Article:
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Chris,
Some points that I think need to be made,

None of those counrtys mentioned qualify as par Barcoo's post,
I am thinking about a country which exports four times as much as it imports. Most of what it needs is produced at home in local dollars

Yes all those countrys have probs but not really the point I used the word relative & thats important.It matters not whether all your competitors are sick if they are miles in front, so far in front that even if they need hospitlisation you still aint goin catch them in the race. The only thing that really matters is that in relative price terms your up with the pack the closer to the front the better.


Except for trade between European nations, almost all world trade is conducted in $US. When Australia sells beef to Korea or iron ore to Japan, the deals are done in $US
Yes those deal are negotiated over months & for extened time frames at set rates.

A low local currency allows you to sell at alower price in $US, but still a higher price in the local currency.
Yes good, but lets follow that a bit further because it matters little what the exchange medium currency is at some point you have to convert that income into your local currency. So that income will depreciate in value as your local currency reduces in value over time.

Since the business pays its costs in Australian dollars, those costs are reduced
That I think long term is not right because of two factors,

1)A low dollar would increase exports because of the low returns for producers of selling products in the Aust market. Higher exports leaves less product for local markets less product means less competition, means higher prices.Higher prices leads to pressure on wages , leads to pressure on unemployment levels, leads to less dispossable income.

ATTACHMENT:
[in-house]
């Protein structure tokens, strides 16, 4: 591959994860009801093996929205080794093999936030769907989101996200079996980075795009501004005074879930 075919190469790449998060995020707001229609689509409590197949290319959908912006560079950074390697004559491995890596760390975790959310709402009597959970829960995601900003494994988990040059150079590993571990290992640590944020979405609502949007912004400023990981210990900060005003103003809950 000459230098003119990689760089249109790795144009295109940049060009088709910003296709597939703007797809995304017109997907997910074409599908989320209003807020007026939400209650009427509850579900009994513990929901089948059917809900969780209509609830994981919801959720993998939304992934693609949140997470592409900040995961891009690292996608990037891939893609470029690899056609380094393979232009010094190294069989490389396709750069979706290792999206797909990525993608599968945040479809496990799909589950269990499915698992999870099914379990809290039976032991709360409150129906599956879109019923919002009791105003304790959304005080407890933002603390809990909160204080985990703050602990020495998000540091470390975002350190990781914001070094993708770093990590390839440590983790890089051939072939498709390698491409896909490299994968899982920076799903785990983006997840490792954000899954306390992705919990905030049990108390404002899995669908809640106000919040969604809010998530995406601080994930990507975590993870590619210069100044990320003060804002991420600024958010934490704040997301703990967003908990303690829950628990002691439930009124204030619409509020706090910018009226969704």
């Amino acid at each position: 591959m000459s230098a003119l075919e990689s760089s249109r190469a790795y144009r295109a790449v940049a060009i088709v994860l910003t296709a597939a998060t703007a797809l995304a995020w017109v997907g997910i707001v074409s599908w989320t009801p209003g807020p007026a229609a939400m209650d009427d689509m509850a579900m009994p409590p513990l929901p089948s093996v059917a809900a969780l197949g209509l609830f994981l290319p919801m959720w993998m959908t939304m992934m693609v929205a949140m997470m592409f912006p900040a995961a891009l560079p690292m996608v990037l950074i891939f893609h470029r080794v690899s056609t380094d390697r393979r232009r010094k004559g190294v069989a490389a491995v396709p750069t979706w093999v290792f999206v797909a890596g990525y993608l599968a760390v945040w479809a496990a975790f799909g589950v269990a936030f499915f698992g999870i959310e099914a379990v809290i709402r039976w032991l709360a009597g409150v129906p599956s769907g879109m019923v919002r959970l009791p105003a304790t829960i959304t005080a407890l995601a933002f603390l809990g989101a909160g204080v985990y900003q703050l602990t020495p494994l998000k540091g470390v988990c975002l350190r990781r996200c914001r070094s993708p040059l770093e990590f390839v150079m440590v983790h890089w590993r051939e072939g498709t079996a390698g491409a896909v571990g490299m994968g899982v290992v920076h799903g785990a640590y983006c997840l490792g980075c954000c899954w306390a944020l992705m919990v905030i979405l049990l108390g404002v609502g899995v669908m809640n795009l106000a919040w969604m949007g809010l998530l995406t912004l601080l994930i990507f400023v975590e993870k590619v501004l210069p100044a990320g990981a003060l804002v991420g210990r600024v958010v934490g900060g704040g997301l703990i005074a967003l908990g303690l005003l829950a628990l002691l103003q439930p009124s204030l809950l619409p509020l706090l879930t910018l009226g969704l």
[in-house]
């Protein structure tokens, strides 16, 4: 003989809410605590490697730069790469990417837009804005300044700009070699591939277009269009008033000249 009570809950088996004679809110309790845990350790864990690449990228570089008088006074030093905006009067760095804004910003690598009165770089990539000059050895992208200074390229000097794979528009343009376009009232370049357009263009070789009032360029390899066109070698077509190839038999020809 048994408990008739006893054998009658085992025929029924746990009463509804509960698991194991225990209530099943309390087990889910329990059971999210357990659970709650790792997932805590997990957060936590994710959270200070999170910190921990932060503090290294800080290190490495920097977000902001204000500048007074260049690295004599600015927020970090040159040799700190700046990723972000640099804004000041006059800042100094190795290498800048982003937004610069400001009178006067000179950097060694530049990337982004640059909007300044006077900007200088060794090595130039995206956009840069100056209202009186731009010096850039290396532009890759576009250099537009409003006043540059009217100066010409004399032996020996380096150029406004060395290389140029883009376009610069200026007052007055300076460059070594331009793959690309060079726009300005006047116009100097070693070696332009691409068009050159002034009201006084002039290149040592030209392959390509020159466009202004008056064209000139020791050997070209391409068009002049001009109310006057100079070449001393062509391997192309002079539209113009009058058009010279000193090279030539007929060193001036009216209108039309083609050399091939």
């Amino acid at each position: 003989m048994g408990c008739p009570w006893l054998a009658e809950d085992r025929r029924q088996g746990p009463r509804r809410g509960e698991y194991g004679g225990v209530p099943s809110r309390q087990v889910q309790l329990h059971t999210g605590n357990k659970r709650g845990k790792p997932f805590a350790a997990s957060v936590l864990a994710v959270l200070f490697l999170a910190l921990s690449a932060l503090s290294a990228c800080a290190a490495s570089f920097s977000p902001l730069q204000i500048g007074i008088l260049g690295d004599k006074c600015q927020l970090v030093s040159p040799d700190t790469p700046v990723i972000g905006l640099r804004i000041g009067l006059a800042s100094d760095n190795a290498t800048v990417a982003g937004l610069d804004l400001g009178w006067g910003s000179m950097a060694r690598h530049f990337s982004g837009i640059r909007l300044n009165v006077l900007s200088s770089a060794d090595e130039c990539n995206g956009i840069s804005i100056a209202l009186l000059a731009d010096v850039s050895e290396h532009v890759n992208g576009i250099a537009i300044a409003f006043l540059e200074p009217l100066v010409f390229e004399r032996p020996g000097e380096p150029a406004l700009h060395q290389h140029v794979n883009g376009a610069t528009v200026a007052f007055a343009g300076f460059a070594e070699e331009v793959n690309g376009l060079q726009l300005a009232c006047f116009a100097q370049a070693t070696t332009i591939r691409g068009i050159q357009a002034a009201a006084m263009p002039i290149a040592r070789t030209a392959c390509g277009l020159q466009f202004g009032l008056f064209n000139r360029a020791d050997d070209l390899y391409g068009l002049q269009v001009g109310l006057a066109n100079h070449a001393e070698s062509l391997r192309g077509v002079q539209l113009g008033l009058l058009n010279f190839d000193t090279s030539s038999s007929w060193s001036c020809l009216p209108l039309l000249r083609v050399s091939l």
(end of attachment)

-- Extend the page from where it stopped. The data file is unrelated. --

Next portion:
2)The income is not all disbursed in one day, a % will be profit. That profit will depreciate in value along with the dollar, meaning when it is used whatever it is used for will likley cost more than when first that income was made(less buying power).Because of the twofold effect of reduced relative value * & higher domestic prices. Higher prices are caused because all imported product/produce would cost more & local produce/products are less abundant because higher returns can be got exporting.


If the local currency got too strong, it would turn off the international competitiveness that started the process.
Yes, I did say relative & I think that is really what I mean not excessivley high, your aim should always be for a high relative currancy is the basic thing I'm saying.

I seem to be clearly out voted in my thoughts on this so I restrick any further musings on the subject, which I can imagine is starting to bore most to sleep.

JR


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